Inventory of Active listed single-family homes, condos, and TICs in San Francisco continues to climb having increased 3% over the past two weeks versus an average 2% decline for the same two weeks over the past four years.
Current inventory levels are now up 10% on a year-over-year basis and up 23% versus the average of the past four years (up 27% if you exclude 2009) and up 48% as compared to a 2006/2007 average.
The inventory of single-family homes for sale in San Francisco is up 16% on a year-over-year basis versus a 6% increase for condos. Once again, inventory would be dropping if new demand was increasing faster than new supply although the converse is not necessarily true as listings can simply be withdrawn.
38% of active listings in San Francisco have undergone at least one price reduction and the percentage of active listings that are either already bank owned (87) or seeking a short sale (164) is holding at 14% (up 6% on an absolute basis).
The standard SocketSite Listed Inventory footnote: Keep in mind that our listed inventory count does not include listings in any stage of contract (even those which are simply contingent) nor does it include listings for multi-family properties (unless the units are individually listed).
∙ SocketSite’s San Francisco Listed Housing Inventory: 6/14/10 [SocketSite]
∙ Will Pent-Up Demand Outstrip Pent-Up Supply? [SocketSite]
Comments from Plugged-In Readers
I now suspect the federal and state tax credits had a bigger impact in SF than either I or the CW believed. It’s looking increasingly likely that demand was pushed forward, lifting sales in the first half of the year at the expense of sales in the second half.
The levels of distressed inventory also seem to be steadily on the rise, not an avalanche but nevertheless a continually growing force. That one was predictable and predicted. More sellers, fewer buyers. Hence, a hair’s-breadth under the 5-year high in active listings. The various government efforts were pretty effective in moderating the market decline for about a year. Now, we’re basically (not completely) back to the laws of supply and demand.
Take a look at the “Market Action Index” (second chart) here:
It looks like prices are still going down. This is actually a good thing in the long run.
Prices are going down compared to what?
I think there was talk on this site on some other thread about looking at inventory in terms of “months of supply.” Has anyone looked at how a month of supply metric has been trending. The macro-economic outlook continues to deteriorate. There is an anticipated surge in people re-entrants to the job market as extended unemployment benefits end, likely to push the official unemployment rate back up to 10.5%. The ECRI, supposedly a good leading indicator of downturns has dropped massively. This summer should confirm if any actual recovery took place, or if all we’ve seen is the result of massive (and unsustainable) government interventions.
I now suspect the federal and state tax credits had a bigger impact in SF than either I or the CW believed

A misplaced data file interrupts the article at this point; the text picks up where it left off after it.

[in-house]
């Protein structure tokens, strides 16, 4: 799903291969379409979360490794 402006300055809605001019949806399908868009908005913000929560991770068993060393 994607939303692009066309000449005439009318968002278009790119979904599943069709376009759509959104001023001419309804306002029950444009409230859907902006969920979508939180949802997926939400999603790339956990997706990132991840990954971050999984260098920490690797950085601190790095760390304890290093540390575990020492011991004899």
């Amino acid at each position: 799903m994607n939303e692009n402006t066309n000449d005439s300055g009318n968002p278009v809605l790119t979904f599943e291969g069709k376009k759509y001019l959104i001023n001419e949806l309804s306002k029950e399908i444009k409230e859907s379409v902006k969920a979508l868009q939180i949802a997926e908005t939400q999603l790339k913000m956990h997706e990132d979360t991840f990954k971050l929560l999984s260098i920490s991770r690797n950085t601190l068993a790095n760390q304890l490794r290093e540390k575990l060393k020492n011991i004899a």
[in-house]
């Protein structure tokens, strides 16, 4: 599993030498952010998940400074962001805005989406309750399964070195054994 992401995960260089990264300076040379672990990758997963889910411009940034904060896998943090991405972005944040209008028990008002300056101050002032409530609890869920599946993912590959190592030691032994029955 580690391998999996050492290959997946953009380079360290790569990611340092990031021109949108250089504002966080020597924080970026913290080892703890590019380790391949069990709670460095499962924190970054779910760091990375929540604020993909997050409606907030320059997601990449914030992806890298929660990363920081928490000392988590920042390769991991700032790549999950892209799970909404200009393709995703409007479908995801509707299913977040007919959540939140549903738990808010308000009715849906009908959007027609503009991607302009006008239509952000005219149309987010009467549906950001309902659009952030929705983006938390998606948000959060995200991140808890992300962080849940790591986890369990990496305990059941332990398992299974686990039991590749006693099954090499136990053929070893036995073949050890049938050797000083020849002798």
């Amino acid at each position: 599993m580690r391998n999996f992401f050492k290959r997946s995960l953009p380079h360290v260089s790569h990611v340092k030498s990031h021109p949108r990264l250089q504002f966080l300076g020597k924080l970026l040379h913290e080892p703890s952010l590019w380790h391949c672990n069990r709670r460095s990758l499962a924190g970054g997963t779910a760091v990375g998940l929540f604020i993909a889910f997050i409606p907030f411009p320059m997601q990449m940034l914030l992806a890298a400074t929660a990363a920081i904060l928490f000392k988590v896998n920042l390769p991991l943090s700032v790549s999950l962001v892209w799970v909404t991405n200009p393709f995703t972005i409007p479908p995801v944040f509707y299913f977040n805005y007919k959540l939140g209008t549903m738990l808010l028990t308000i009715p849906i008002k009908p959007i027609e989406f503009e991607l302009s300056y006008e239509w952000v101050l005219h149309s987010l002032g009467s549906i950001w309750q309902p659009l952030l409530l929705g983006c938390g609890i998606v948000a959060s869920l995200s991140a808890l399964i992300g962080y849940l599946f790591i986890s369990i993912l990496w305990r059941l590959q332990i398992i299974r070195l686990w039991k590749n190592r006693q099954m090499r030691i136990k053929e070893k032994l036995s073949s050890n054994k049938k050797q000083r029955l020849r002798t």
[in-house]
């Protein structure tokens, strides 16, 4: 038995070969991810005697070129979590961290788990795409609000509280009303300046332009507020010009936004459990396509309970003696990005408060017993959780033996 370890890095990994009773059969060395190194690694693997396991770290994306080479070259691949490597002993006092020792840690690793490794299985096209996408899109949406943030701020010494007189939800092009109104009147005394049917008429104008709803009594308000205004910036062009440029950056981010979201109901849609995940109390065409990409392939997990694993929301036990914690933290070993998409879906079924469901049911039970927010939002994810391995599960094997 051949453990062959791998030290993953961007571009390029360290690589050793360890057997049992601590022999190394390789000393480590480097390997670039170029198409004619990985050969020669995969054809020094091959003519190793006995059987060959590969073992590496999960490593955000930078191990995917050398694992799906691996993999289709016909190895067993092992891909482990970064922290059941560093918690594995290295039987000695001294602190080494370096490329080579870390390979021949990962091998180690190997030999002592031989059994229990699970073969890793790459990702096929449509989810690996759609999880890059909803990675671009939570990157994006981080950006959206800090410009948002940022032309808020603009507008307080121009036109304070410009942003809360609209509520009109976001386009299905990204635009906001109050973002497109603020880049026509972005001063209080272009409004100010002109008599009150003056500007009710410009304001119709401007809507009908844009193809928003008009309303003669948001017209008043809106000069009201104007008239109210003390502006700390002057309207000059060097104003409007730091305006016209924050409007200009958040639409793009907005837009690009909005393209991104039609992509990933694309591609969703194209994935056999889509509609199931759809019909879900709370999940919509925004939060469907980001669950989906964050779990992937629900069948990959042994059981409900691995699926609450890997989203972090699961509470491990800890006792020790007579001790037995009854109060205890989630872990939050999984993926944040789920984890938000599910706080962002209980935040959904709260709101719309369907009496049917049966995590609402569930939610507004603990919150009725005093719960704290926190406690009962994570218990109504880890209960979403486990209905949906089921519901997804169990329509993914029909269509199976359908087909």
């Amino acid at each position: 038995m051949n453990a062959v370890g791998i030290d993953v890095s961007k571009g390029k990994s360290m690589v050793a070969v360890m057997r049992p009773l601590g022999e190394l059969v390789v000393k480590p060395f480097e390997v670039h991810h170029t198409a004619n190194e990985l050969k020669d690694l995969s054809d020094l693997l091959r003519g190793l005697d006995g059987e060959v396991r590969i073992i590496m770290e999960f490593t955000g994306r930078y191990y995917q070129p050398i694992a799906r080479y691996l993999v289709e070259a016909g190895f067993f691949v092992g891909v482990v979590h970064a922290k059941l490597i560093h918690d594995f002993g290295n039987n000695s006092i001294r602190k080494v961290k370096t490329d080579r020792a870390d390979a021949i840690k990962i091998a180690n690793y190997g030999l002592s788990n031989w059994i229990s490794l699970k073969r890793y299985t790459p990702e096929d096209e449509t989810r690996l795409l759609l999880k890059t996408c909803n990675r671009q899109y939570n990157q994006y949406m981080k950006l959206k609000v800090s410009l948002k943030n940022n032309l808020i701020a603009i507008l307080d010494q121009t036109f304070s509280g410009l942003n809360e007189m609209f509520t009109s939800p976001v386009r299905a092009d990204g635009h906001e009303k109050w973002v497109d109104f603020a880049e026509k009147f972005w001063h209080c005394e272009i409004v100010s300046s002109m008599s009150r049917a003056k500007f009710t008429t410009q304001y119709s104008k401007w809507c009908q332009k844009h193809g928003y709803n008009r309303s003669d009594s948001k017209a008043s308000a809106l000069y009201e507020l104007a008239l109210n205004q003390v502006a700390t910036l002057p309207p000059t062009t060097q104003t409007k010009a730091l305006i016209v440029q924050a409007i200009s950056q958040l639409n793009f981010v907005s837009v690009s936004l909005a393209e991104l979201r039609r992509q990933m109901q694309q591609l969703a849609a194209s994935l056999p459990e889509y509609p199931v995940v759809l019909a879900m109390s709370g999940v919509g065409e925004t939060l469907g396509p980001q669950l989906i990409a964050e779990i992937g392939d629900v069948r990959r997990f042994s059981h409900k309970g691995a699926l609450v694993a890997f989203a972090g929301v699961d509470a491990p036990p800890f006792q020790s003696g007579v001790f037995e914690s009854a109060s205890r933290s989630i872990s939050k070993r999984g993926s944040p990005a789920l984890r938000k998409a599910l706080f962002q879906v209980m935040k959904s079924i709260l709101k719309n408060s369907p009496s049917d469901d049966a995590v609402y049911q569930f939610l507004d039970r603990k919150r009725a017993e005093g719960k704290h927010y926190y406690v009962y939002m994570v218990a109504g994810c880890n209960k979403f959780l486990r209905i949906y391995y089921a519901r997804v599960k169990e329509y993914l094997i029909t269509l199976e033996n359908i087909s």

Possible. I have never agreed with the so called “common wisdom” that the tax credits were immaterial to SF. I believe that the tax credits helped prop up the cheapest segment of the market, and the cheapest segment of the market helps to hold up the middle and high end segments.
All that said, another possible explanation for our chart is that the “green shoots!” mantra has been progressively eroded. not long ago IMO a lot of people believed the fantasy that the economy was really getting significantly better, that we were at the end of recession, and that we could have a “V” shaped recovery. Stocks up 70% in a year and all that.
the last few months have given the green shoots crowd reason to pause, they are finally starting to realize that this is going to be a long drawn out process.
we had a fun time with the bear market rally as the various governments took over the liabilities of the private sector. But now the bill is starting to come due and the indigestion starts to set in. The debt was not cleared, it was transferred to the taxpayer. it now sits there like a disgusting infected boil.
we didn’t fix the economy, we papered over the problems and actually increased many of the structural problems in the economy.
people buy less housing in uncertain times. we have re-entered uncertain times.
on a side note: don’t be surprised going forward if we see new overt or covert govt housing support. our fearless leaders have hitched their horse to the “support housing at all costs” wagon.
I count 1759 active MLS listings of residential units as of a minute or two ago. I had to go back to Feb 23rd to find 1761 sales. So if the pace of sales keeps up, we have roughly 4 months worth of inventory.
So inventory is high – but don’t hold your breath for price capitulation by sellers any time soon.
Meanwhile, I’ll repeat that tax credits had little to no effect in SF. The stock market holds a much tighter correlation IMHO – albeit not a simple correlation.